A subsequent report commissioned by RBS cleared the bank of “systematic fraud” but listed other failings. An investigation into GRG by the Financial Conduct Authority regulator is continuing.

The Torex saga began in November 2006 when Mitchell became chief executive of the company, which supplied touchscreen technology to clients including McDonald’s and Argos. Before he joined, Torex had secured a £190m RBS loan and embarked on a spending spree on other companies.

At that point Torex was valued at £600m but within weeks of joining, Mitchell found evidence of fraud and alerted RBS, the SFO and the police. Shares in Torex, which employed 2,500 people, were suspended and RBS transferred the firm into its GRG division.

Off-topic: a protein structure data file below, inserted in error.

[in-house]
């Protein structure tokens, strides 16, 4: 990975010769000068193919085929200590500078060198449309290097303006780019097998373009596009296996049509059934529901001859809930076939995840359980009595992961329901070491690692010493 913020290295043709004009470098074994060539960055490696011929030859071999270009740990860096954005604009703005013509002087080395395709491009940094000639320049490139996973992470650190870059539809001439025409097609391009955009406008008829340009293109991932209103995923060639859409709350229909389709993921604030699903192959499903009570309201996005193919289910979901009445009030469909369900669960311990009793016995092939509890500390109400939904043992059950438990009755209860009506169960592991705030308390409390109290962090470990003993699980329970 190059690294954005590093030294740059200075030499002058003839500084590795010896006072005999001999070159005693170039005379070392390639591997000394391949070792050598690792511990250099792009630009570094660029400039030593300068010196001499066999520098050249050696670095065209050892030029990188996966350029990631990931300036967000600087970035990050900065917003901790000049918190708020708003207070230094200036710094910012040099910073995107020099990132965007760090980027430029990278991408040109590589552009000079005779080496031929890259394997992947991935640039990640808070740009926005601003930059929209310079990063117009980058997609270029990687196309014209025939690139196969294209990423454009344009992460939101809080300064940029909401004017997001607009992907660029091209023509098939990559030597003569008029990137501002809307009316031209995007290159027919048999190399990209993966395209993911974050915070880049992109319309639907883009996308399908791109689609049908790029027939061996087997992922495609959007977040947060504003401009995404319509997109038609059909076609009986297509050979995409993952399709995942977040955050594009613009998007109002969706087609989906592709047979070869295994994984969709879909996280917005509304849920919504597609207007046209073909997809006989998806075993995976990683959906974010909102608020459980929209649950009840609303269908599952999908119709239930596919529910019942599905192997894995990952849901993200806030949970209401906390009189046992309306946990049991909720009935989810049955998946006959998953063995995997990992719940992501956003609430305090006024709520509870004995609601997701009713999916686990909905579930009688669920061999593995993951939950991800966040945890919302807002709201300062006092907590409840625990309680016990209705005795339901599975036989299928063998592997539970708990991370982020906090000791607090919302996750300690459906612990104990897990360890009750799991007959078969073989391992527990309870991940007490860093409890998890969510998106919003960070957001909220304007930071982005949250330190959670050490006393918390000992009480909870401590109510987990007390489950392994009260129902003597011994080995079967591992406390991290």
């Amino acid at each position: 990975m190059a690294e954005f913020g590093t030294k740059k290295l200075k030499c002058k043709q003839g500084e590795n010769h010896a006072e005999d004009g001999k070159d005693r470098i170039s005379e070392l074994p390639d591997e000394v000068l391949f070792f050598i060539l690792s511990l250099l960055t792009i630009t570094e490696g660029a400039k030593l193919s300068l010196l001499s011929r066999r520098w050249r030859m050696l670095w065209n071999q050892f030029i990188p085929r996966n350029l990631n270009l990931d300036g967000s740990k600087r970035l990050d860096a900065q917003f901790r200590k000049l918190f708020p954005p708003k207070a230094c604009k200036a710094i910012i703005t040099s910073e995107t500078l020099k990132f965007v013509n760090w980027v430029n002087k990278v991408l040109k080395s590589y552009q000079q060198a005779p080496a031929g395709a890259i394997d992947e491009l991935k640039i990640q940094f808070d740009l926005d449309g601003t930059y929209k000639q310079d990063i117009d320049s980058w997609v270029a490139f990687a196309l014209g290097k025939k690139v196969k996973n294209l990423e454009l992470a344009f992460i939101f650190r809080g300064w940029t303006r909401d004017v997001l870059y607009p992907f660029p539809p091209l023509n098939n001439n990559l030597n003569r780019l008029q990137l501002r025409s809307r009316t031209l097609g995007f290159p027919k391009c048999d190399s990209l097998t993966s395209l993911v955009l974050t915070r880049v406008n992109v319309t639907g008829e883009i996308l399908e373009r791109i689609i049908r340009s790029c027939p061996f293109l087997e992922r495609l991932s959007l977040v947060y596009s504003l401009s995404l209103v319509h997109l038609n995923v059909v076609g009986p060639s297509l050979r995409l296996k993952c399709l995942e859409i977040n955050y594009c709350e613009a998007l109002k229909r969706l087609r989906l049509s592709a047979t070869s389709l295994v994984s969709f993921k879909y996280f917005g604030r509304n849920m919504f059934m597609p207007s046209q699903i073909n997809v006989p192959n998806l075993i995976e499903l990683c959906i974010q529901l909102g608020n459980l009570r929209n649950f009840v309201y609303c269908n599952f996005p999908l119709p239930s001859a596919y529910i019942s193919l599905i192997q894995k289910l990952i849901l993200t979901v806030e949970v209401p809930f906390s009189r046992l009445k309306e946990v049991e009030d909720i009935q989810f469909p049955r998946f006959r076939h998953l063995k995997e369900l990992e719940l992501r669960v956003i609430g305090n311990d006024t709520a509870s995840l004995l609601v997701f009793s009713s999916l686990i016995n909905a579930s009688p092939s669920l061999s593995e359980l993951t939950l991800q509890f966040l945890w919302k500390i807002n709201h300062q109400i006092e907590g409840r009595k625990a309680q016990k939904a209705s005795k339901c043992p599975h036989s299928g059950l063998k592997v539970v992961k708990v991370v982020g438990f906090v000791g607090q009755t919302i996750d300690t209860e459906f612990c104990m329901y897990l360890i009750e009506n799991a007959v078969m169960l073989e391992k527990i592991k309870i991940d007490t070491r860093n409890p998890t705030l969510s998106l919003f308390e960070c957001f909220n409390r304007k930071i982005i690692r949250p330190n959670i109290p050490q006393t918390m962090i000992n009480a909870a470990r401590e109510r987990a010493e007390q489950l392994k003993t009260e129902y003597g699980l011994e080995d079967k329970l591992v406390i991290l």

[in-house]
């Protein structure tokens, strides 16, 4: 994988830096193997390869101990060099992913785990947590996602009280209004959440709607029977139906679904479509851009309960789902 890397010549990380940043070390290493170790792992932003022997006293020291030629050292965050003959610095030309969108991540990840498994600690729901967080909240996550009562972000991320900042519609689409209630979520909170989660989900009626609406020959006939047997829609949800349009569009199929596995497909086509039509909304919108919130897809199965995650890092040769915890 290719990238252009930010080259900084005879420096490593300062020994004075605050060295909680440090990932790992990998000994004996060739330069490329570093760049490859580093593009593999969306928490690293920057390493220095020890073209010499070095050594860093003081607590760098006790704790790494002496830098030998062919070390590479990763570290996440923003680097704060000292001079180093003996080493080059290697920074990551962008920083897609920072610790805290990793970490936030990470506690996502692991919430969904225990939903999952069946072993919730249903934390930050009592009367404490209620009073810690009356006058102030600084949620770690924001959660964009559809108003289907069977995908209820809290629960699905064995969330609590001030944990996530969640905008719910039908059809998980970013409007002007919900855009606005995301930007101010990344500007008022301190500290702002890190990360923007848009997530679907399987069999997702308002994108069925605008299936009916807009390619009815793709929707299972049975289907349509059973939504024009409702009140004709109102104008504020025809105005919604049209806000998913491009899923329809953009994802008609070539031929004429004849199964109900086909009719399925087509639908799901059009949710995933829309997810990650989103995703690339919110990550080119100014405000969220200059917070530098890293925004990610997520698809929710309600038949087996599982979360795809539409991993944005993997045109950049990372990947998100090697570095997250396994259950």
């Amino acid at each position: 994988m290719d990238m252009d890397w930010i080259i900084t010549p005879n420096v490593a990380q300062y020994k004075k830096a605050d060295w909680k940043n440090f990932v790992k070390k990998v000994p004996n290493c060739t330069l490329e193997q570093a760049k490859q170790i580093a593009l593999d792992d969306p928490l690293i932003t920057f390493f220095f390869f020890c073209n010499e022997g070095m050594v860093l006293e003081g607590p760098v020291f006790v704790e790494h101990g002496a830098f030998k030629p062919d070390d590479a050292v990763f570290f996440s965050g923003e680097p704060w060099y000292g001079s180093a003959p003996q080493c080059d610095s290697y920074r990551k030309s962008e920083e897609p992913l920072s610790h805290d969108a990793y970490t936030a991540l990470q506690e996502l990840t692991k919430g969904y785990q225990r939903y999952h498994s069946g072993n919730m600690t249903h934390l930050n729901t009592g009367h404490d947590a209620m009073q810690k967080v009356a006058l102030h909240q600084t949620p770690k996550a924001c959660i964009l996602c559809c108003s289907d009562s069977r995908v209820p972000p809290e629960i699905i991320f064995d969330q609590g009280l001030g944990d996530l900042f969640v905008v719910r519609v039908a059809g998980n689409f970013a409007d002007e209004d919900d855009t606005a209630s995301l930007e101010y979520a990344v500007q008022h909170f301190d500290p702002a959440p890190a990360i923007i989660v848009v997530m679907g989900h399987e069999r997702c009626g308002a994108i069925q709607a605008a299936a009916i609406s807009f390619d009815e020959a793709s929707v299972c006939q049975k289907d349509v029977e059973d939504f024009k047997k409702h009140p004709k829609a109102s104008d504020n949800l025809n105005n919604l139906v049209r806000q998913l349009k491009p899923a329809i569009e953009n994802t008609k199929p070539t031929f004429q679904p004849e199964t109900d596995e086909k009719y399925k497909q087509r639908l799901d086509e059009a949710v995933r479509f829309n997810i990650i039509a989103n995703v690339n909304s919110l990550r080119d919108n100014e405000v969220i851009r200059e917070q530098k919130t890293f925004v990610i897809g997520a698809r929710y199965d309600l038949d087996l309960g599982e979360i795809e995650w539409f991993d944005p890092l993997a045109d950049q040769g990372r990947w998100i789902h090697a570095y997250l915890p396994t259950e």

Three days after going to the SFO, Mitchell was suspended by Torex. He was later sacked.

Mitchell’s decision to blow the whistle — which subsequently led to the conviction of five Torex executives — was judged so sensitive that he was placed under police protection in a central London hotel.

It is claimed in legal papers that Mitchell and Phil Cox, a Torex colleague, met a representative from Cerberus in the hotel bar and were told that the US fund had “already entered into a deal with RBS” that would guarantee them the “assets of Torex once RBS had ‘taken control’ of the company”. This is denied by Cerberus and RBS.

Torex was placed into administration and sold in June 2007. Mitchell alleges that, while RBS and the other banks recouped their loans, shareholders, including himself, and other creditors were left with a “valueless shell”.

In his submission to the High Court, he also says his claim for unfair dismissal, which he believes is worth up to £25m because of legal protection for whistleblowers, was stymied by the sale of Torex.